Three Ways to Avoid Age Discrimination with Your Resume Tue, 31 Jan 2017 04:41:11 +0000 Over the years, I have worked with many job seekers over the age of 40, who worry that employers will pass them over in favor of younger candidates. While I would love to say that age discrimination doesn’t happen, and that employers all highly value your years of experience, that unfortunately is not the case in the real world. All you have to do is count the grey-haired (or in some cases no-haired) heads at most job clubs to see that the over-40 job seekers are having longer, tougher job searches.

And even though age discrimination in hiring is illegal, it can be extremely difficult to prove in court. The more practical solution is to create a resume that makes it difficult for an employer to make assumptions about your age. That way, you at least have a better chance to land an interview and impress an employer with your qualifications in person. There are three things to do with your resume to reduce the chances of age discrimination:

  • Do not begin your resume by emphasizing your experience – I am amazed at the number of job seekers who worry about age discrimination, but nonetheless begin their resume summary with a phrase like “Veteran Operations Manager with over 30 years of experience in manufacturing …”. That practically screams to an employer “Look at how old I am! I should be retiring soon.”  If you have over ten years of experience in your field, just use the phrase “extensive experience” and leave it at that.  I have seen job postings that ask for “three years of experience”, or five, or even some that ask for as many as ten, but I have practically never seen a posting ask for more than ten years in any field.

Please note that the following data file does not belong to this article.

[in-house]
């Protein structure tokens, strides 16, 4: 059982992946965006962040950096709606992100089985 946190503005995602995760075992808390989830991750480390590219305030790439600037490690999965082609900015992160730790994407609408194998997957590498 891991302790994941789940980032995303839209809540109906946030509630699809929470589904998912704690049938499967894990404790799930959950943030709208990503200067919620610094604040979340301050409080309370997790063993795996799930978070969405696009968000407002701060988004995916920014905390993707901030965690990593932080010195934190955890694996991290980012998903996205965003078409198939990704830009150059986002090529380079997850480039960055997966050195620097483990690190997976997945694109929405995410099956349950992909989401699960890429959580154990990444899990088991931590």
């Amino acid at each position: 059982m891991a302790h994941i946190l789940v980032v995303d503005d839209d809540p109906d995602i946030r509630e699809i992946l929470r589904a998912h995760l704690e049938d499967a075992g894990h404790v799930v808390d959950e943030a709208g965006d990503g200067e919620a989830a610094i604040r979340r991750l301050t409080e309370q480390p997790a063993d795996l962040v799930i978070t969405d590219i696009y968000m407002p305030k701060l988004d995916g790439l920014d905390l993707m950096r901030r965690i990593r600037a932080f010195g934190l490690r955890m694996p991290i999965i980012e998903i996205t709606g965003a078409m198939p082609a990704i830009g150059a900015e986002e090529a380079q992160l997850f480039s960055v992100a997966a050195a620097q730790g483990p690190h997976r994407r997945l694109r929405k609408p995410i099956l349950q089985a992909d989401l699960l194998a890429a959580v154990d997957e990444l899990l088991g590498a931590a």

• Only cover the last 10-15 years of your work history – That is likely the only experience that is relevant to your employability anyway. Any skills you used more than 15 years ago, you have hopefully demonstrated at a higher level of competence in your more recent positions. Otherwise, if you haven’t used those skills in the last few years, you can’t credibly claim to still be competent at them. Note also that, even if you have been with the same employer for more than 15 years, you can still list each position within that employer as a separate job title, and only go back 10-15 years.
  • Do not list graduation dates – Employers almost can’t help but do the math when looking at a resume – look at the graduation date, subtract that from the current year, and add it to 22 (for college grads) or 18 (for high school), to guesstimate the applicant’s age. But no law requires you to list graduation dates on your resume. After you interview and have sold the employer on how great an employee you will be, then they can request that additional detail of graduation dates for any needed background checks.